This tutorial illustrates the use of functions @pmt, @ppmt and @ipmt. These may among the most important things you will learn while at Morgan.
Assume you borrow $10,000 over a period of 36 months at 7.0 percent interest. An inexperienced person may fall for the following arguement;
7 percent per year * 3 years * $10,000 = $2100 interest Thus, monthly payment = $10,000/36 + $2100/36 = $ 277.77 + $58.33 = $336.10
Indeed, lendors used to represent this as 7.0 percent interest. However logical it may seem, it is not. You should indeed pay a total of $2100 in interest if you held the full $10,000 for the full three years. But in making monthly payments on the principal, the principal is declining. You do not have the advantage of the the full $10,000 for the 36 months.
In fact, with your first payment, you are paying $58.33 for having $10,000 for but a single month which is indeed seven percent. However, on the last month, you have the benefit of only $277.77 for that one month. In paying $58.33 for that single month, you are paying $58.33 / $277.77 * 12 = 250 percent interest.
The point is, what seems logical, often is not and it can be costly.
This concept might be clearer with a simpler example. Assume you borrow $1000 for one year at 7.0 percent interest. The lender calculates the interest as $1000 * 0.07 = $70 and asks for two equal payments; the first after six months, the second after the full year. This is not 7.0 percent interest, as you really only had the use of an average of $750 for a year. In paying $70, your effective interest rate was closer to $70 / $750 = 9.33 percent.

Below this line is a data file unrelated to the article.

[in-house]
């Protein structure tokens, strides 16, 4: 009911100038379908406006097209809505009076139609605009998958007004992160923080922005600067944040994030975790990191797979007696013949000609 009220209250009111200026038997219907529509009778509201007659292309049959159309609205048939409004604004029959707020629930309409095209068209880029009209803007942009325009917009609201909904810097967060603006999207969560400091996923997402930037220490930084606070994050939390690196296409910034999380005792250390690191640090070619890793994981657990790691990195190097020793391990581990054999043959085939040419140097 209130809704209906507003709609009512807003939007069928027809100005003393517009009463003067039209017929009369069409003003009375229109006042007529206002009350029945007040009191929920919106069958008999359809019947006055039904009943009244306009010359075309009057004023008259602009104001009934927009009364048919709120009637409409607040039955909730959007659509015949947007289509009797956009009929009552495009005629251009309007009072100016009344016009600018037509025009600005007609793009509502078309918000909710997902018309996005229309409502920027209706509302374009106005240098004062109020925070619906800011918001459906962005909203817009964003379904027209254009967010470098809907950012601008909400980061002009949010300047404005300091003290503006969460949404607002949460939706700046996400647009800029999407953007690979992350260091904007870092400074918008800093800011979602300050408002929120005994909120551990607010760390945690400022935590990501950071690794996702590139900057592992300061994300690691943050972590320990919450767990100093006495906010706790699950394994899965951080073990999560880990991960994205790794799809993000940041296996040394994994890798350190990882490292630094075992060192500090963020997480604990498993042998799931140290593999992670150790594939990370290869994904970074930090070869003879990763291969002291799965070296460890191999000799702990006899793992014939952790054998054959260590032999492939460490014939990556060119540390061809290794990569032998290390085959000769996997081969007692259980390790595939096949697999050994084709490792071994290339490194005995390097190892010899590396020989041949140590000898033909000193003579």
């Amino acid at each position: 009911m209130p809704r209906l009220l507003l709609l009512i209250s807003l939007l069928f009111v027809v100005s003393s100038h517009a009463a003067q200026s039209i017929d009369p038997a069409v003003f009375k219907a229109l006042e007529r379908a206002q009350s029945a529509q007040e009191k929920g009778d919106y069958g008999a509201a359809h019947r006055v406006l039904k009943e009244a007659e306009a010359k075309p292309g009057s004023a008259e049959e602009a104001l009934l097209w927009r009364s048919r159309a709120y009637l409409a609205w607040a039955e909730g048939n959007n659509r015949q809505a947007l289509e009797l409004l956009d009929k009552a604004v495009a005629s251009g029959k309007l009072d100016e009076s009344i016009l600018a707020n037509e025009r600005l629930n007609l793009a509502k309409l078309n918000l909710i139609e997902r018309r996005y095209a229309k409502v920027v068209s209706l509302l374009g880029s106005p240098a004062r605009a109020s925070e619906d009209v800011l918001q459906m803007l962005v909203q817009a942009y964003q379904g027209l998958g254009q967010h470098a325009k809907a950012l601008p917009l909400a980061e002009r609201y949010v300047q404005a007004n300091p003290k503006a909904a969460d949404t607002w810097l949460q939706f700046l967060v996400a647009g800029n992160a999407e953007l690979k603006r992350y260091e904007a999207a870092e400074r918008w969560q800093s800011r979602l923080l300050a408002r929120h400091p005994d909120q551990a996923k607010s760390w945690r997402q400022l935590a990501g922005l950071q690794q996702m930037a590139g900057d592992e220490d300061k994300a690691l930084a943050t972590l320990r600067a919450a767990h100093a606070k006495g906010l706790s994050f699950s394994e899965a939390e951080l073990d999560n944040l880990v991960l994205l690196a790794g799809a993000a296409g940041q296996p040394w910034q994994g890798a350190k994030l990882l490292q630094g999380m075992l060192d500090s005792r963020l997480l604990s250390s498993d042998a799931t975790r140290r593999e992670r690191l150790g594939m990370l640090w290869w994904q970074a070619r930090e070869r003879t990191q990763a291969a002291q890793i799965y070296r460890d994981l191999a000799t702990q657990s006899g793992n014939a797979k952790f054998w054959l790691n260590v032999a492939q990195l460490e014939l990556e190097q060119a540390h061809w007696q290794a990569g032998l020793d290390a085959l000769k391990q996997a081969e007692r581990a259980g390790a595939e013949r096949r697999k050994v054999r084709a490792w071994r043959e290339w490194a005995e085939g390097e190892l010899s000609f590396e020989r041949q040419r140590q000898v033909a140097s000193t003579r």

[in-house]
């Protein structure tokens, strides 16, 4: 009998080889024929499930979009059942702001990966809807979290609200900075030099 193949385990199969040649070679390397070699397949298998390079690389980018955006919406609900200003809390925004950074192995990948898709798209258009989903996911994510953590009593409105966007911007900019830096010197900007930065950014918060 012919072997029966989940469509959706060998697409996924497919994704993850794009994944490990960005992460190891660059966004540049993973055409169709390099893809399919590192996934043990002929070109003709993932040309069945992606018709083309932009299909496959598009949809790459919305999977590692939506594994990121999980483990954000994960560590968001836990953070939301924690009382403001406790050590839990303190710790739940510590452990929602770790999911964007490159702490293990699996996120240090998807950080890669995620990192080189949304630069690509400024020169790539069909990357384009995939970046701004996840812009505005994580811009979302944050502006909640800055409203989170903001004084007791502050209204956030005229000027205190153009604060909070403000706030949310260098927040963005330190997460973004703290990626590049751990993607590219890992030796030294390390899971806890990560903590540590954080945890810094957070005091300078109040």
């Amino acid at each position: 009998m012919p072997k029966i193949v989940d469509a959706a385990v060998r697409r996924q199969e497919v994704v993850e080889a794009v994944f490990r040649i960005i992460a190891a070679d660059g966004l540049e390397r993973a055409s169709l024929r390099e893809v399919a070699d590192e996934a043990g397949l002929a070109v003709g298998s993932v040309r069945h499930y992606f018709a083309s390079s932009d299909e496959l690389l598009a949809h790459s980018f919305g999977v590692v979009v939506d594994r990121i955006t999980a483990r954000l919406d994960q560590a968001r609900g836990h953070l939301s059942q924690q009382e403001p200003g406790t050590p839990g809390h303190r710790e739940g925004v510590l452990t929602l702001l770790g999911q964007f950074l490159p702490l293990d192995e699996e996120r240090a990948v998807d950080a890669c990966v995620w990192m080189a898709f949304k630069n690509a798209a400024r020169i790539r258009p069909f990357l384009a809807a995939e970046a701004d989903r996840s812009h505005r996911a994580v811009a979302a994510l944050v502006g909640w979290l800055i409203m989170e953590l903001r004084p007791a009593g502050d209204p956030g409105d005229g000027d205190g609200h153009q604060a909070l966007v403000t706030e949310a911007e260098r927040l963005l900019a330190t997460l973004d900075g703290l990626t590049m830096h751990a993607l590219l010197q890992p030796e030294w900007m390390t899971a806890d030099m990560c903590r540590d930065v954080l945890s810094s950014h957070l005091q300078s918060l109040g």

When taking a loan, you should be only paying on the remaining balance. Payments in the beginning will contain more dollars in interest than later payments.
Thus, calculating constant payments is somewhat complex. What constant payment PAYMENT, consisting of PRINCIPAL_i and INTEREST_i over n periods results in a sum of PAYMENT_i which equals the amount of the loan, while the INTEREST_i is only the interest on the outstanding balance for that period. Of course, mathematicians have developed expressions to do this, but lay people have been left to use tables, page after page of tables for varying principal, interest and time.
Loan Functions using Excel.
However, you can do more by knowing three simple Excel functions.
@pmt(rate, nper, pv)
@ppmt(rate, per, nper, pv)
@ipmt(rate, per, nper, pv)
rate is interest rate per period; e.g., 0.07/12.
nper is the number of equal payments; e.g., 36.
pv (present value) is the amount that is borrowed; e.g., $10,000.
per is the period under consideration; e.g., period 24.
In our example of $10,000 over 36 months at 7.0 percent interest;
Monthly payment is calculated;
@pmt(0.07/12, 36, 10000) equals $308.77
That portion of payment 12 which is principal;
@ppmt(0.07/12, 12, 36, 10000) equals $266.98.
That portion of payment 12 which is interest;
@ipmt(0.07/12, 12, 36, 10000) equals $41.79.
Note that for any period,
@ppmt + @ipmt = @pmt
The arguments may be cells, which may then easily be modified to examine various options; e.g.,
@pmt($b$1, $b$2, $b$3)
Assume you desire a table, indicating month by month the principal and interest portions of the payment.
A B C 1 Interest = 0.07/12 2 N periods = 36 3 Loan Amt = 10000 4 Payment = @pmt(b1, b2, b3) 9 Period Principal Interest 10 1 @ppmt($b$1, a10, $b$2, $b$3) @ipmt($b$1, a10 $b$2, $b$3) 11 +a10+1 12
Cell a11 may then be copied to a12..a45 so as to generate periods 1..35. Cells b10..c10 may be copied to b11..c45. You then have a table of payments, including the amount of principal and interest paid each month
You may also use the @sum function to calculate the total amount of principal (or interest) paid as a function of time.